On an unrelenting journey towards succeeding where others such as Alessandro Matri, Alberto Paloschi and Andrea Petagna failed before him, Cutrone is proving to be destined for greatness at his boyhood club. Modern football and its many advances in tactical theory have gradually begun steering further away from positional normalcy, especially the striker. Long gone are the days of simply posting up in the penalty area, pouncing on the occasional loose ball, and punching out your ticket after 90 minutes. Central forwards must be able to provide more than quantifiable statistics and avoid becoming a liability in the build-up at all costs. For the Rossoneri, worry not. Cutrone carries an array of talents in an overall deep repertoire; early in Milan’s pre-season summer tour, we quickly learned of this.
“Cutro’s” tenacious attacking runs into pockets and peeling twists off the back-shoulder allow him to inflict danger in the end with a cool finishing touch – whether it is on his left, right or via header. Most observers and critics tend to align their opinion of a young player with ‘black and white’ statistics like goals-assist splits. Obviously it’s in those two respective outputs that you learn of a player’s end product, but by simply watching Cutrone play, it’s overtly obvious he brings much more immeasurable value to the table, specifically in the build-up.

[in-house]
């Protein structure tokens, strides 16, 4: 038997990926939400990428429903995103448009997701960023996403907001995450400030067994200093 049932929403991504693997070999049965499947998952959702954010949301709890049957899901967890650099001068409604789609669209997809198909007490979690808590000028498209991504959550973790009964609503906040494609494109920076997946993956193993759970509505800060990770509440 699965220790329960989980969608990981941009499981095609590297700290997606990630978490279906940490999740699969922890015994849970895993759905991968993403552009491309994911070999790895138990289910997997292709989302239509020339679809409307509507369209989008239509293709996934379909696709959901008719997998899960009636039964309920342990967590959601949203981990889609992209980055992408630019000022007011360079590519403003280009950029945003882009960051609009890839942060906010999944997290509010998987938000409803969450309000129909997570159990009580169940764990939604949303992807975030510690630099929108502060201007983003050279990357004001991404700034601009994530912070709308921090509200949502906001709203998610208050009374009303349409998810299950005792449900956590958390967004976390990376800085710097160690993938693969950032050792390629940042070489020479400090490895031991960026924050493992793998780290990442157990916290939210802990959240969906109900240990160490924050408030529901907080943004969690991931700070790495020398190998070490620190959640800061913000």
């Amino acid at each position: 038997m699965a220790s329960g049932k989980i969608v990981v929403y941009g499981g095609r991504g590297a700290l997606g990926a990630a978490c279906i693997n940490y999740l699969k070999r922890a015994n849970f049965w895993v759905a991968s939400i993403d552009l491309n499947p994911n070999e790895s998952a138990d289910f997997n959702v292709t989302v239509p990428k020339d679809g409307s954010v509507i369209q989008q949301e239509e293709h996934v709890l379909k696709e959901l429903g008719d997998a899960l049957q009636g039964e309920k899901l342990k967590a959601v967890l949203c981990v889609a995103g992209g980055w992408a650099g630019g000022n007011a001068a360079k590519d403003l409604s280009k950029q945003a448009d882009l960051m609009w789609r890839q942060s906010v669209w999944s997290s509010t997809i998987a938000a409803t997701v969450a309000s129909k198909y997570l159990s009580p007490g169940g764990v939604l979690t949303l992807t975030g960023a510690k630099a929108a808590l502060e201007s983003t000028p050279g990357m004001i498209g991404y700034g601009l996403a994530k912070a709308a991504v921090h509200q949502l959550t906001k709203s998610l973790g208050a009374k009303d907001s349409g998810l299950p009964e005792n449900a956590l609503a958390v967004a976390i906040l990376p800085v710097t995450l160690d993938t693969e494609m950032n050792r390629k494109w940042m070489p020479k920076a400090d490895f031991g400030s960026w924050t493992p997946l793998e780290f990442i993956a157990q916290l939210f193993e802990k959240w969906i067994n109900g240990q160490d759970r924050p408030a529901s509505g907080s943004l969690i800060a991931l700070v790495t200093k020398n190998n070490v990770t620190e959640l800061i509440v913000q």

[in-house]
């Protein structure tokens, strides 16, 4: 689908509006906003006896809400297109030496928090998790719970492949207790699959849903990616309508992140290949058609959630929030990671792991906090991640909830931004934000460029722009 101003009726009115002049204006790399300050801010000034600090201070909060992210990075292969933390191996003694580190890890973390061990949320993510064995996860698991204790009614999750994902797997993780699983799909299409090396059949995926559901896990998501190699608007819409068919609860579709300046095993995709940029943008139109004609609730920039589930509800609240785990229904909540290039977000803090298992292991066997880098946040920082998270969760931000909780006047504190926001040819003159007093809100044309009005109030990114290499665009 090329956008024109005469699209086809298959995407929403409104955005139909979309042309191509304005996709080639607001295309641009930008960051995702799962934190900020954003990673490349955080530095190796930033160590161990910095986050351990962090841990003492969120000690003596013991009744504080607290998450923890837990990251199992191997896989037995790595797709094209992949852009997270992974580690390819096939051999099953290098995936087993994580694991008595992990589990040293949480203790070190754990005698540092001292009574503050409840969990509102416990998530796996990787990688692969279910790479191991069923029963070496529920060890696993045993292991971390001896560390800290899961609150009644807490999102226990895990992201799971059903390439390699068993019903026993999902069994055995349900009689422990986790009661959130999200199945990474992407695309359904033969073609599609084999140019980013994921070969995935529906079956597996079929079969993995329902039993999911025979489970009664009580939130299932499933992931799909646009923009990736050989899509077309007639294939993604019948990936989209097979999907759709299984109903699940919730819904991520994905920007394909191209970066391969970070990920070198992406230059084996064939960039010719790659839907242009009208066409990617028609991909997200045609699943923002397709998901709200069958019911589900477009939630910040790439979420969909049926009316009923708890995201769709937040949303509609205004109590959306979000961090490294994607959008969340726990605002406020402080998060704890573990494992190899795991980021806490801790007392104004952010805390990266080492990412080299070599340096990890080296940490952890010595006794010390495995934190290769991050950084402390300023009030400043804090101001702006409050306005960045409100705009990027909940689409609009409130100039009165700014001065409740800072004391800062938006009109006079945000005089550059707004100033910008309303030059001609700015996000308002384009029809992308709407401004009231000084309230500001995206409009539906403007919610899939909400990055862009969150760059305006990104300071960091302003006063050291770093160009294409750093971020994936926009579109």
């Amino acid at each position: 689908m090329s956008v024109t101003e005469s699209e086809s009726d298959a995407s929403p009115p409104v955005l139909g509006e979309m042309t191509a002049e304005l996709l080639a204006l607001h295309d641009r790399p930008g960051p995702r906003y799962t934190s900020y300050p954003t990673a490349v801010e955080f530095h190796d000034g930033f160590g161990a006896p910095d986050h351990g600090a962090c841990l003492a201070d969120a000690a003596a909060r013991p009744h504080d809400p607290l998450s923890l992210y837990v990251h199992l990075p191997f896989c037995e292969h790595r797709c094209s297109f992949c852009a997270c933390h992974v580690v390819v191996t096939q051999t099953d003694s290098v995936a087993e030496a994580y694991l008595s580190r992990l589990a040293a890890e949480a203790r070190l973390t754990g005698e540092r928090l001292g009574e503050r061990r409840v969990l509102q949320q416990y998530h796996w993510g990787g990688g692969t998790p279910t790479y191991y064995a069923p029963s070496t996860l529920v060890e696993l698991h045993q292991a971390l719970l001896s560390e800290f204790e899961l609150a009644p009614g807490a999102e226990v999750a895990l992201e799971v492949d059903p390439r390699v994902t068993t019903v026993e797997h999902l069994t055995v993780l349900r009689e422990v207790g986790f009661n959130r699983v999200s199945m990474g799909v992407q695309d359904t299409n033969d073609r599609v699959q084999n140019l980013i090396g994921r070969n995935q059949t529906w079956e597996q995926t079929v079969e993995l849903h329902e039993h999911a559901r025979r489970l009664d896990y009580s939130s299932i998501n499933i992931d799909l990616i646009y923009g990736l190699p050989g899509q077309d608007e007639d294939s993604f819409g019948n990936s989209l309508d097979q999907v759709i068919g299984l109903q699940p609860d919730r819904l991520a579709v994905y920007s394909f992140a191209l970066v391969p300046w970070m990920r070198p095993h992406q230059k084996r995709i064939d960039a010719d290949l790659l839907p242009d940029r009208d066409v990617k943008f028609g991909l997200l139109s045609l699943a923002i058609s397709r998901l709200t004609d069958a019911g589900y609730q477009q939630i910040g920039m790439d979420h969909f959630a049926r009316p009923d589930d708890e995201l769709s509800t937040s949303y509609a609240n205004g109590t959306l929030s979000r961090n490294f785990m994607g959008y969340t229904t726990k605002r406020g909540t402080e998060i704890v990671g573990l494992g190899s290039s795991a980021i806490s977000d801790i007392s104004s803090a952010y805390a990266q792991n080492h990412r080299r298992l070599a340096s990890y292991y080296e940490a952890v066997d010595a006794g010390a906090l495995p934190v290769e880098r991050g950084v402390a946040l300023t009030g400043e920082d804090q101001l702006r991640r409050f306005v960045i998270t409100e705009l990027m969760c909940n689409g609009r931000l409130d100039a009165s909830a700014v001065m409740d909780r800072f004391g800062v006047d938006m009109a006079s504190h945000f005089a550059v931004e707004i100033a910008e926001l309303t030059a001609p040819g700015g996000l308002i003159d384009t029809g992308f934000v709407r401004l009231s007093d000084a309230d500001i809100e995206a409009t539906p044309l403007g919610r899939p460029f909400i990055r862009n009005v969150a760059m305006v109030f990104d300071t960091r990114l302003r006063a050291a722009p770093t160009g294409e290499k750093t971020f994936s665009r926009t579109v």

You’ll see Cutrone drop into space, aid in the attacking transition, and rush forward as an option; all qualities which translate seamlessly well in the final third when his wide-men eye up a cross. Look no further than his first Serie A start on Matchday 1 this year (a 3-0 rout of Crotone) as evidence of his complete package. An opportunist in front of goal, Cutrone earned a penalty, escaped his marker on a Hakan Çalhanoğlu free kick to assist Suso, and attacked the front post to head home for his maiden goal in the top flight. But what’s been overlooked about Cutrone are his internal attributes; an incredibly high work rate, the lack of complacency, a sacrificial attitude to empty the tank, and maturity levels well beyond his years.